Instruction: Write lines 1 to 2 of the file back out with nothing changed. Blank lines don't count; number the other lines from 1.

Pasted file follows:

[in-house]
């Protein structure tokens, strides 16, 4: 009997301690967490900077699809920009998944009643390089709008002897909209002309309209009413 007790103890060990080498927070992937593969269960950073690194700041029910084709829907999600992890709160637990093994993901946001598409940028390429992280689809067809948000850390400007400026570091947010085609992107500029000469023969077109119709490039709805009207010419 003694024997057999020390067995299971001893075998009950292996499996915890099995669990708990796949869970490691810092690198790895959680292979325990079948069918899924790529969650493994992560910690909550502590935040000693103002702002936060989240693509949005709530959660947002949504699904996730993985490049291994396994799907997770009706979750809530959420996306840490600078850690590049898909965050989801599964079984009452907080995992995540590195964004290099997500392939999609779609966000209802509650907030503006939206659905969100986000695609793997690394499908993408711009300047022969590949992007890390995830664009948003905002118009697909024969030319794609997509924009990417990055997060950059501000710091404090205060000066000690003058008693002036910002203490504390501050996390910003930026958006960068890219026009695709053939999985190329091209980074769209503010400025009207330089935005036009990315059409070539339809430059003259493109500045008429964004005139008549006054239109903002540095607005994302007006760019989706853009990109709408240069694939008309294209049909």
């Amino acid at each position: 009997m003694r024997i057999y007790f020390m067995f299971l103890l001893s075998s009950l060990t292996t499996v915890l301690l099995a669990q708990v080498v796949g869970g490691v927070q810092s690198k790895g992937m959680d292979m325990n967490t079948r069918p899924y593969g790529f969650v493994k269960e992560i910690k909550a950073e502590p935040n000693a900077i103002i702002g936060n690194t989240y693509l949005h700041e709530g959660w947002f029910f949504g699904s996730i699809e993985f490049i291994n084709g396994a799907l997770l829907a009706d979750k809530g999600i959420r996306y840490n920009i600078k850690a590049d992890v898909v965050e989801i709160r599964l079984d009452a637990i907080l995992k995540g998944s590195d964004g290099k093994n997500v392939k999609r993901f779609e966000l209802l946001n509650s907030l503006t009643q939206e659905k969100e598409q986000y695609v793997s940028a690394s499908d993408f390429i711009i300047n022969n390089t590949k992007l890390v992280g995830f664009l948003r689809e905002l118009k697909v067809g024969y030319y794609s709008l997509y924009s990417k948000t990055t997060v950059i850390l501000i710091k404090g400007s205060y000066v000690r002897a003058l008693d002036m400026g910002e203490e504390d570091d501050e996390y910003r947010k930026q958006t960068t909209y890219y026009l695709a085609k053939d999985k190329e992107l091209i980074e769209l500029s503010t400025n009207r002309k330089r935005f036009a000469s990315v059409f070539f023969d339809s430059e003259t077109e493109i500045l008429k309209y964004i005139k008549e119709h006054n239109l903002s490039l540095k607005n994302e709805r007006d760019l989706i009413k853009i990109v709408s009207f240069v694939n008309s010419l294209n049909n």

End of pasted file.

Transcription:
[in-house]
């Protein structure tokens, strides 16, 4: 009997301690967490900077699809920009998944009643390089709008002897909209002309309209009413 007790103890060990080498927070992937593969269960950073690194700041029910084709829907999600992890709160637990093994993901946001598409940028390429992280689809067809948000850390400007400026570091947010085609992107500029000469023969077109119709490039709805009207010419 003694024997057999020390067995299971001893075998009950292996499996915890099995669990708990796949869970490691810092690198790895959680292979325990079948069918899924790529969650493994992560910690909550502590935040000693103002702002936060989240693509949005709530959660947002949504699904996730993985490049291994396994799907997770009706979750809530959420996306840490600078850690590049898909965050989801599964079984009452907080995992995540590195964004290099997500392939999609779609966000209802509650907030503006939206659905969100986000695609793997690394499908993408711009300047022969590949992007890390995830664009948003905002118009697909024969030319794609997509924009990417990055997060950059501000710091404090205060000066000690003058008693002036910002203490504390501050996390910003930026958006960068890219026009695709053939999985190329091209980074769209503010400025009207330089935005036009990315059409070539339809430059003259493109500045008429964004005139008549006054239109903002540095607005994302007006760019989706853009990109709408240069694939008309294209049909």